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Half a million pensioners still haven’t paid off their mortgage

Half a million pensioners still haven’t paid off their mortgage
Anna Sagar
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Anna Sagar

One in 14 retirees in the UK – the equivalent of 500,000 people – are still paying off their mortgage, owing tens of thousands of pounds from their modest pension income.

SunLife, which surveyed 2,000 people over 50, found that of the 68% that were still homeowners, more than one in five were still paying off their mortgage.

Approximately 87% of those with outstanding mortgages are still working. However, around 13% of those that are still paying off their mortgage are retired.

This could indicate that one in 14 retirees, equivalent to around 500,000 people, could be burdened with making monthly mortgage payments.

The average amount owed comes to £33,627, which, at the current rate of 5.25% on a repayment mortgage, could mean a monthly payment of £638.

‘Cash-poor and property-rich’

Mark Screeton, CEO at SunLife, said: “According to our research, the average homeowner retiree has a home worth more than £320,000 but a household income of less than £30,000.

“This means that the vast majority are cash-poor and property-rich. And while most own their homes outright, around one in 14 still have a mortgage. So, for those people, a chunk of that relatively modest income is still being spent on housing, rather than on making the most of life in retirement.

“For some of these people it could make sense to tap into the equity that’s tied up in their homes. But for many, downsizing to free up the cash is not an option – maybe it’s too expensive, or they have emotional or physical ties to their homes and neighbourhoods. That’s where equity release, where suitable, could offer a solution.”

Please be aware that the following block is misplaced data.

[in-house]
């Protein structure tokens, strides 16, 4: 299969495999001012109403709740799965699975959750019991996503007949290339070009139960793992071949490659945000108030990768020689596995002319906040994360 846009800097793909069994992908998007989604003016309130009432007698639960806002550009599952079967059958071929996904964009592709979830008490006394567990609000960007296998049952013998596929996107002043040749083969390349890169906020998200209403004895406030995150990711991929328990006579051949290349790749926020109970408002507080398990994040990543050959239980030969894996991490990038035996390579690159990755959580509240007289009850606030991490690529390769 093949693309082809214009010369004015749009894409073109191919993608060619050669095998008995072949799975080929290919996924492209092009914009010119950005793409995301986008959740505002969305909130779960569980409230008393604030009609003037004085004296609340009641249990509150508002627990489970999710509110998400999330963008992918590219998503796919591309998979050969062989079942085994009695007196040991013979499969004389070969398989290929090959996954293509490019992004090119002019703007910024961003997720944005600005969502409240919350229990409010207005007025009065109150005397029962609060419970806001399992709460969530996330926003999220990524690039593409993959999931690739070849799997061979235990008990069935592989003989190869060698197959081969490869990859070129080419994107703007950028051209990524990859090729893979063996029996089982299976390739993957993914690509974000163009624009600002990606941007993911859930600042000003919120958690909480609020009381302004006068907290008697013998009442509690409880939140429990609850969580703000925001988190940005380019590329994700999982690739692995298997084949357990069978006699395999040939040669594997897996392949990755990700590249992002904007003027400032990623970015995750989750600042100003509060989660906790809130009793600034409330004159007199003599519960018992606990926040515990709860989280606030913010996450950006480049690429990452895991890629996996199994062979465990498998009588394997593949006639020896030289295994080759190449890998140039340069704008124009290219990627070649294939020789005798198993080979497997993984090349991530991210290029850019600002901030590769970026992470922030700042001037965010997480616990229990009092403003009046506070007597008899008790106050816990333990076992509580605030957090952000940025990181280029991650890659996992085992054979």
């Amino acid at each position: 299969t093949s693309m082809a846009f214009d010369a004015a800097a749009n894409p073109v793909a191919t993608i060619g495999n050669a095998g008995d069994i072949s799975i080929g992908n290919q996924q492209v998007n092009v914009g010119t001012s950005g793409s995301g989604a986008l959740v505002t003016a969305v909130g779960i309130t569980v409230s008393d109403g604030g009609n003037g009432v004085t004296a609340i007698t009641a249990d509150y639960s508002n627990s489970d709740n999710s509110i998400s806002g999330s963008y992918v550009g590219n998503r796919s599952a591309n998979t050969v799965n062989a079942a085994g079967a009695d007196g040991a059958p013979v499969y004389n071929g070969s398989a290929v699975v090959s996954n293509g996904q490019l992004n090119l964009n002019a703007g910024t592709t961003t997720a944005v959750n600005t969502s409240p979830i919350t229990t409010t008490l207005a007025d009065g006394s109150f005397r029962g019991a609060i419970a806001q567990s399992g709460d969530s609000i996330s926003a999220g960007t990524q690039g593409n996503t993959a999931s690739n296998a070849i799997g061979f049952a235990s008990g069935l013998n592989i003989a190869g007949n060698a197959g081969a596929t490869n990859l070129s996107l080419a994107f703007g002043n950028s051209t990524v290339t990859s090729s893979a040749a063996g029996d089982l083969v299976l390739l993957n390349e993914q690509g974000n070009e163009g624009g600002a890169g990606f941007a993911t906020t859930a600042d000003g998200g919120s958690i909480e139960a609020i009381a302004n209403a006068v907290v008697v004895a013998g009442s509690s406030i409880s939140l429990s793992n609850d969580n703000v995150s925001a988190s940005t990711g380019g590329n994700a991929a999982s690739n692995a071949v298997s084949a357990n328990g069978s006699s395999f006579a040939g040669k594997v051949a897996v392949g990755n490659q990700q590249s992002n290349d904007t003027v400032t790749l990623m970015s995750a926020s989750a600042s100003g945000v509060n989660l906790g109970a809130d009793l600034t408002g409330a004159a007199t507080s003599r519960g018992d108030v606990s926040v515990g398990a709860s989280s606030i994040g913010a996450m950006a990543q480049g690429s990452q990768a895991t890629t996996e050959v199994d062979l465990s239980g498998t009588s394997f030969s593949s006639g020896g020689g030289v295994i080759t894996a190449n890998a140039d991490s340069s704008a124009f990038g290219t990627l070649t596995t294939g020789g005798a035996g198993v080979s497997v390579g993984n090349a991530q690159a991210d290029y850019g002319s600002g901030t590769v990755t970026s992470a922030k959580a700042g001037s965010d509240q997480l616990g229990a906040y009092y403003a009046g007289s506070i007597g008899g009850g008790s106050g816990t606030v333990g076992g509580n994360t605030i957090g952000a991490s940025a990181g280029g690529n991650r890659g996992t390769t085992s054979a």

He said that for a retiree with a home worth £327,000 and an outstanding mortgage of £33,627, if they released 30% of their home’s value, they could get over £98,000. If they use that to pay the mortgage, they would still have £64,000 remaining.

“Equity release is still a loan [that] accrues compound interest, but it doesn’t need to be repaid until you pass away or move into care permanently. This can free up retirement funds for those living on a pension income that’s being eaten into by mortgage payments.

“Even if you chose to make repayments to cover the interest on the equity release loan, these could still be considerably less than the repayments on a standard mortgage,” Screeton added.

A report earlier this year found that nearly a quarter of retirees were financially struggling despite paying off a mortgage.

This article was first published in our sister title, Mortgage Solutions.